S&P Will Not Remove Russian Stocks From Indices

ETF Trends

S&P Dow Jones Indices, one of the largest providers of indices for use by exchange traded funds, said today it will not remove Russian stocks from the firm’s various benchmarks following a consultation with clients regarding the inclusion of Russian securities in S&P indices in the wake of broadening economic sanctions against Russia.

“Based on comments received from stakeholders as well as our own research, it is S&P DJI’s understanding that Russian laws and regulations provide for sufficient advanced public notice of new equity issuances to allow index adjustments to be made with normal announcement periods if any such adjustment is deemed appropriate,” says David Blitzer, Managing Director and Chairman of the Index Committee at S&P Dow Jones Indices. “S&P DJI would like to thank those clients and investors who responded to the consultation. We will continue to monitor developments going forward.”

When the consultation commenced on July 31, S&P said the objective of its client consultation is to gather information to make potential index adjustments in timely fashion and to “ensure that our indices continue to take into account changing market conditions, including in this specific circumstance, the recently announced sanctions and any impact they might have on our licensees and other market participants.” [S&P Consults Clients on Russia Indices]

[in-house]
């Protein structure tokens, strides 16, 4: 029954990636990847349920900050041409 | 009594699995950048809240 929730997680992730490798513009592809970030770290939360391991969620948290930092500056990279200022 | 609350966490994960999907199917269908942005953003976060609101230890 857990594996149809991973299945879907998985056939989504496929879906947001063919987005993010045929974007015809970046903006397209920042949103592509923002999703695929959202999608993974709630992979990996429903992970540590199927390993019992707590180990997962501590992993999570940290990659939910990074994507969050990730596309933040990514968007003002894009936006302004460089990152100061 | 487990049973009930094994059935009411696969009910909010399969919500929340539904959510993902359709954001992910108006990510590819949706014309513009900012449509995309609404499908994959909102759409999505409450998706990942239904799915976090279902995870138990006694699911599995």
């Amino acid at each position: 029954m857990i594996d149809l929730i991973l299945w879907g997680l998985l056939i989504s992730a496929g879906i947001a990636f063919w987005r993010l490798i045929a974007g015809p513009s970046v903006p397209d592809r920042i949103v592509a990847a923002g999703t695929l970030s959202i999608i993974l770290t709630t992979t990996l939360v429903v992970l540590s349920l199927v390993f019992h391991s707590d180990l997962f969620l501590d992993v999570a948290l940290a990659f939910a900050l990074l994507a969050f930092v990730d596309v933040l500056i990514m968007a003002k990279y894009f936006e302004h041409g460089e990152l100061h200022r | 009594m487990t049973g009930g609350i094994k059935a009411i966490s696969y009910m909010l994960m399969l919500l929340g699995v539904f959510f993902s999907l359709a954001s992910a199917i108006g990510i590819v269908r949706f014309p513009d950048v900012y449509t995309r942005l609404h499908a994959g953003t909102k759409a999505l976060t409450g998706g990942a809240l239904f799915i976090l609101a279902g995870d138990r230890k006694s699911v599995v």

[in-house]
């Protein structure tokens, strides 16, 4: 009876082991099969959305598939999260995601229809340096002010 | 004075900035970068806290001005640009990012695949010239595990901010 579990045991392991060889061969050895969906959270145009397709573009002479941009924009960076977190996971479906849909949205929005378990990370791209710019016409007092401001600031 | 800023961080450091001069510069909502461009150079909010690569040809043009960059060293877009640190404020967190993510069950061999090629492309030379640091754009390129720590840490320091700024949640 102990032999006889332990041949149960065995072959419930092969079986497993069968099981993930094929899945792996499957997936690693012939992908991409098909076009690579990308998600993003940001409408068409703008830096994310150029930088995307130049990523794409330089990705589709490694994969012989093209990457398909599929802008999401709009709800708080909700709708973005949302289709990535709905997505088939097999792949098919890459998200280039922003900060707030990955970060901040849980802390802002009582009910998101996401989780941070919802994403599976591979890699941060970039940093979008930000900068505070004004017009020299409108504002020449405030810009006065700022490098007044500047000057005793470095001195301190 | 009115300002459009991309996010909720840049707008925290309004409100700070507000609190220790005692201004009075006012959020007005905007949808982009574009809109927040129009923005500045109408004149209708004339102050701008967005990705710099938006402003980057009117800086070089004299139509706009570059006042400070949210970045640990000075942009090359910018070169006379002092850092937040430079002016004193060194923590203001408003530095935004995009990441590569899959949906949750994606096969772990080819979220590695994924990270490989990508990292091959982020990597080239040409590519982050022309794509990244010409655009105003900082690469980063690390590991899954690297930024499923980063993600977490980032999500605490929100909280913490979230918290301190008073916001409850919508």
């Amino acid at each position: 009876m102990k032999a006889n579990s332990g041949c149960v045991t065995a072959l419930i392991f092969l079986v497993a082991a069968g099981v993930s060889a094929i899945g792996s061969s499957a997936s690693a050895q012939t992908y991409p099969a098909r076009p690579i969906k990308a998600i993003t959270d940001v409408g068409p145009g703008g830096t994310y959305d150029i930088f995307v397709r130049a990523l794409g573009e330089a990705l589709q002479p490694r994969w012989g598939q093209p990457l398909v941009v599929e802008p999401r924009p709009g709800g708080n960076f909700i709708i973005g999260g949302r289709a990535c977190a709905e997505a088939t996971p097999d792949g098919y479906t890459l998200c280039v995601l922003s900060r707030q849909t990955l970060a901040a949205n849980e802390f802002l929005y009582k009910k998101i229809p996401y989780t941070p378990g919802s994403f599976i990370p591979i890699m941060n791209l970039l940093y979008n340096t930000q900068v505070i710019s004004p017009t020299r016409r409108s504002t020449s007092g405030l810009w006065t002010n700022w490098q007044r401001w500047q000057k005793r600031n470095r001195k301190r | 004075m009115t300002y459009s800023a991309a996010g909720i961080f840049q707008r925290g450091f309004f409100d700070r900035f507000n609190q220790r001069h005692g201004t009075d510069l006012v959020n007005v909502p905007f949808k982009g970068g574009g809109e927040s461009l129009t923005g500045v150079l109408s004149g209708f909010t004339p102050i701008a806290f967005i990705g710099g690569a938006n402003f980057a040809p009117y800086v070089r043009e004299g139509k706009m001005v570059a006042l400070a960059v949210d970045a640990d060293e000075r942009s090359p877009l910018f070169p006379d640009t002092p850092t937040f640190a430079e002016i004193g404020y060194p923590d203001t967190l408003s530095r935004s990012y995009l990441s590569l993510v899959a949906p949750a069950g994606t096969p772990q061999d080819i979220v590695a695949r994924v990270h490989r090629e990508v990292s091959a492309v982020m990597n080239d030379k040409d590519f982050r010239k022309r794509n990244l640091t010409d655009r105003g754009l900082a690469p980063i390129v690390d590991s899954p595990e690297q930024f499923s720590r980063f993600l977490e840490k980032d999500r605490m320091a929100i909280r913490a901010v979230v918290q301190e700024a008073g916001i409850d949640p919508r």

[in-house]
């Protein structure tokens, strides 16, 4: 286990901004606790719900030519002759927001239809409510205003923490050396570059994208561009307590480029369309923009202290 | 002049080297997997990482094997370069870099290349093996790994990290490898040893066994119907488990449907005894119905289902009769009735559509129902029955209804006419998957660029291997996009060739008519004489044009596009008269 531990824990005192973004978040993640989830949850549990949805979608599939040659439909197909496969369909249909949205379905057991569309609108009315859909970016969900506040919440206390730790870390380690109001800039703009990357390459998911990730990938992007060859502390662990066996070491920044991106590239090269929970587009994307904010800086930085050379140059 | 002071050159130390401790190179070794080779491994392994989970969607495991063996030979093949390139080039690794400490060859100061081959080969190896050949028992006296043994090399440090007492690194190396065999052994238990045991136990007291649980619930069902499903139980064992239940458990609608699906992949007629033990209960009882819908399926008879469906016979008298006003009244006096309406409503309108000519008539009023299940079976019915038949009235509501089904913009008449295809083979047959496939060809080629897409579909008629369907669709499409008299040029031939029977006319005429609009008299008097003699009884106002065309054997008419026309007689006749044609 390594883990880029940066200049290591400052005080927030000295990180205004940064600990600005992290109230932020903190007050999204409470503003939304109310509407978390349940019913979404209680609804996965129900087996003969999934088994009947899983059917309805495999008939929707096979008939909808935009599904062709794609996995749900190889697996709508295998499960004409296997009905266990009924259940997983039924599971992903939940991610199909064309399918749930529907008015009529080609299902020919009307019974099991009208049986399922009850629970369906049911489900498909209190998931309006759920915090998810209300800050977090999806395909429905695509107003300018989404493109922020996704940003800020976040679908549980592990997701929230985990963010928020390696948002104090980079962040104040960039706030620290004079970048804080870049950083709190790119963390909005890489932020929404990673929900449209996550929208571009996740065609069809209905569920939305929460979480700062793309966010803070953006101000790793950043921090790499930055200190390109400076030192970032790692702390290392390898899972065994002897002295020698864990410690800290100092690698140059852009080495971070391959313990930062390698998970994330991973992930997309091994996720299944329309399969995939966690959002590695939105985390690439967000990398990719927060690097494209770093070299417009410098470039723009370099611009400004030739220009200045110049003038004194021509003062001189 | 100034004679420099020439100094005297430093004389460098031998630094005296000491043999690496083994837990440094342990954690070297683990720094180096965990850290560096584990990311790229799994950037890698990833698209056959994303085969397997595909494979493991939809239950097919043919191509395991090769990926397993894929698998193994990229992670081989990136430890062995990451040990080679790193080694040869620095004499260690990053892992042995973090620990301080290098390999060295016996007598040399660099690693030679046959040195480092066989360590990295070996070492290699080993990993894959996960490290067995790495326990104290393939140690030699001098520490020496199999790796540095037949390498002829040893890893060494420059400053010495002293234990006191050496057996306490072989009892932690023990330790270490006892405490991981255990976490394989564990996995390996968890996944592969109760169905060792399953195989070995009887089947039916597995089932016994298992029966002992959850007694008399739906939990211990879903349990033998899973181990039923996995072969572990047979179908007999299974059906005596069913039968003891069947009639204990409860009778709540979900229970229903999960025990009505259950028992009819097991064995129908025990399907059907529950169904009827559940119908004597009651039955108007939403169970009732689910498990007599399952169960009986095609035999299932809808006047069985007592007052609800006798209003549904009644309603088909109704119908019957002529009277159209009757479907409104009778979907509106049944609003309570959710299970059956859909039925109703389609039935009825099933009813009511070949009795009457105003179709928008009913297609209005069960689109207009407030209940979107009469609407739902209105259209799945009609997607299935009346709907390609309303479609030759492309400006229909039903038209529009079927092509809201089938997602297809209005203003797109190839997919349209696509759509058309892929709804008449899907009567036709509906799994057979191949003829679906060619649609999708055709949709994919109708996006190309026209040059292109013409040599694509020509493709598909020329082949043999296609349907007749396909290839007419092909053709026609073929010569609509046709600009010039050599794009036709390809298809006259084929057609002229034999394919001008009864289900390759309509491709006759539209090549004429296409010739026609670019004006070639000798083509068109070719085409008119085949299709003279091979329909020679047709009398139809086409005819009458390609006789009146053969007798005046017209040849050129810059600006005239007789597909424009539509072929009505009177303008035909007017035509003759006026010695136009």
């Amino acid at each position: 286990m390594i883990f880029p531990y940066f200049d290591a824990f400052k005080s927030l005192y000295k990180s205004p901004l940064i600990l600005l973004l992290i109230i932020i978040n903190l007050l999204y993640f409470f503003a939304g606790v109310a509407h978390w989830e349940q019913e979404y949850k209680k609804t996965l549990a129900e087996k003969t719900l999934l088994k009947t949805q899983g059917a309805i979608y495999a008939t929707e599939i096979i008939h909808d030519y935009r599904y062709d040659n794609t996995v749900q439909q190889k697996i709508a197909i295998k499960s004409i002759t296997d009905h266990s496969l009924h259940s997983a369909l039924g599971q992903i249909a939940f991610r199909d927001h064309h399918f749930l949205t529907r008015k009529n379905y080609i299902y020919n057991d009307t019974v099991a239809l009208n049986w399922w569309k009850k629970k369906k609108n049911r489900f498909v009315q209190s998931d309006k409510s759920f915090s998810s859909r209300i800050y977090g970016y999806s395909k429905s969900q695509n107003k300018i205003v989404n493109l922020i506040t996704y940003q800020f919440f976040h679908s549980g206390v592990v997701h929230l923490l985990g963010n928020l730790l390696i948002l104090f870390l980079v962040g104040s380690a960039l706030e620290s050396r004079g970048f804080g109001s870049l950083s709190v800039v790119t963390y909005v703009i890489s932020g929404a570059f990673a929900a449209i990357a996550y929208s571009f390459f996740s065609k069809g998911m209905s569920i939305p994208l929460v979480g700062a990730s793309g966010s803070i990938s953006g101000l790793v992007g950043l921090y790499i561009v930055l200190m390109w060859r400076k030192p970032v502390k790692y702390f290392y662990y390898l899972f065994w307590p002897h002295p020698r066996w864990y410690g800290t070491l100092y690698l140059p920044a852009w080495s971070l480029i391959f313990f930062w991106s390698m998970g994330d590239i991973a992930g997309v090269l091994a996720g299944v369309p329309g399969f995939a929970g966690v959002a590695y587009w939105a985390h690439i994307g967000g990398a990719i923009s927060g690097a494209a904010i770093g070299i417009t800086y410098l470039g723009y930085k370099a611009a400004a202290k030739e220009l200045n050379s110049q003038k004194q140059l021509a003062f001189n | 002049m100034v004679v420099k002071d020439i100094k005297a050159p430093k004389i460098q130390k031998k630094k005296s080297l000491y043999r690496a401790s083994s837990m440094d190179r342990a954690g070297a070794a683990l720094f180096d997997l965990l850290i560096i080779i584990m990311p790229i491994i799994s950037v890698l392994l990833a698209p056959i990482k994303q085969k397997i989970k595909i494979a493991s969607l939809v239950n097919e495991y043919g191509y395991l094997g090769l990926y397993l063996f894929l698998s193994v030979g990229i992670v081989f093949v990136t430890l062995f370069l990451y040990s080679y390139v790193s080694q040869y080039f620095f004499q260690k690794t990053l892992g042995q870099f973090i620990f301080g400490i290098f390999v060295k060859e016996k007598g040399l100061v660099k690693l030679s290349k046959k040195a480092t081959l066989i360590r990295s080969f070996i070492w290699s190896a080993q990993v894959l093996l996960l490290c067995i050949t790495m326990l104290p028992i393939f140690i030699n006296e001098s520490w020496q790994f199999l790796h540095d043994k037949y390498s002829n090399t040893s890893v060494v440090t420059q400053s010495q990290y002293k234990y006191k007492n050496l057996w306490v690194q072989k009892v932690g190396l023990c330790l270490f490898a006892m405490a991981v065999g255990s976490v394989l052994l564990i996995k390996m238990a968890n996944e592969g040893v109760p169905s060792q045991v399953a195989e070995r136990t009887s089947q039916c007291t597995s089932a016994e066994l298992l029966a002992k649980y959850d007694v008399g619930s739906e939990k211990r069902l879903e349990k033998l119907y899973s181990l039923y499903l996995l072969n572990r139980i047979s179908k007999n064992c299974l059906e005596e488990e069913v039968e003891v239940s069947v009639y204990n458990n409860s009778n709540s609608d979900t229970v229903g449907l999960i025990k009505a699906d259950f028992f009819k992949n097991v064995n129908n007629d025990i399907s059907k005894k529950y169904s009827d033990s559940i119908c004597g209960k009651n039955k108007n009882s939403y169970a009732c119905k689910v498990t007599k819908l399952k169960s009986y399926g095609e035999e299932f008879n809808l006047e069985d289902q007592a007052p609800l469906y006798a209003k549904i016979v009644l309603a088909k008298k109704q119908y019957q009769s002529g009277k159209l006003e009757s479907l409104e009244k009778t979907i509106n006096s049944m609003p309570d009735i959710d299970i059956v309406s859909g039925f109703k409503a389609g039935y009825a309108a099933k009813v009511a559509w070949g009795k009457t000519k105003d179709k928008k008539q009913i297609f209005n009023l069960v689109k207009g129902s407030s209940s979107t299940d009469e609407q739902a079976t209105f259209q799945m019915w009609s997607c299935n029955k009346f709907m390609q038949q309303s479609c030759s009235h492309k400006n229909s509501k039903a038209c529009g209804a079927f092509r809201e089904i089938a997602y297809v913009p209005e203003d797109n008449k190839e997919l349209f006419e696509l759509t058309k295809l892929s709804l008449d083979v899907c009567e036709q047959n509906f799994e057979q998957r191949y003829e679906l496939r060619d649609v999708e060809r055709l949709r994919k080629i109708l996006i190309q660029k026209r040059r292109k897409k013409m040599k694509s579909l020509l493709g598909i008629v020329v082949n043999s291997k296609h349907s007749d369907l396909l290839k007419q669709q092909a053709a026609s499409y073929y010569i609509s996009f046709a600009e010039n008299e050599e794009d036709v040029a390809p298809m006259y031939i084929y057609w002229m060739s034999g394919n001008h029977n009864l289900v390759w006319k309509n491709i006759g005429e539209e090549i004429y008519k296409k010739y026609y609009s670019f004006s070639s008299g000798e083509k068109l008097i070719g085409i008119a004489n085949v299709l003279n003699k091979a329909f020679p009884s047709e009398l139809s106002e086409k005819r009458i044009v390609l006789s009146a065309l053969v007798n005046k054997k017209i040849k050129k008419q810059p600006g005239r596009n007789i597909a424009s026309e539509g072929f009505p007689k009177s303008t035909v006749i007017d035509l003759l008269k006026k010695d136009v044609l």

The index provider sponsors 11 indices that hold only Russian securities, including the S&P Russia Capped BMI Index. That index serves as the benchmark for the SPDR S&P Russia ETF (RBL).

S&P also issuers nearly 80 indices that include a mix of Russian and non-Russian equities. That group includes indices used by the SPDR S&P BRIC 40 ETF (BIK) and the SPDR S&P Emerging Markets Dividend ETF (EDIV) .

RBL is up 1.1% today on volume that has already eclipsed the daily average. While RBL and rival Russia ETFs are rallying Monday, there are mounting signs that Western sanctions are having an impact on the Russian economy.

The International Monetary Fund, which believes Russia is already in a recession, is forecasting economic growth there of a scant 0.2% this year, reports The Guardian. The paper also noted no U.S. dollars, euros or Swiss francs were loaned to Russian firms last month as a result of the sanctions.


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ETF Trends editorial team contributed to this post.

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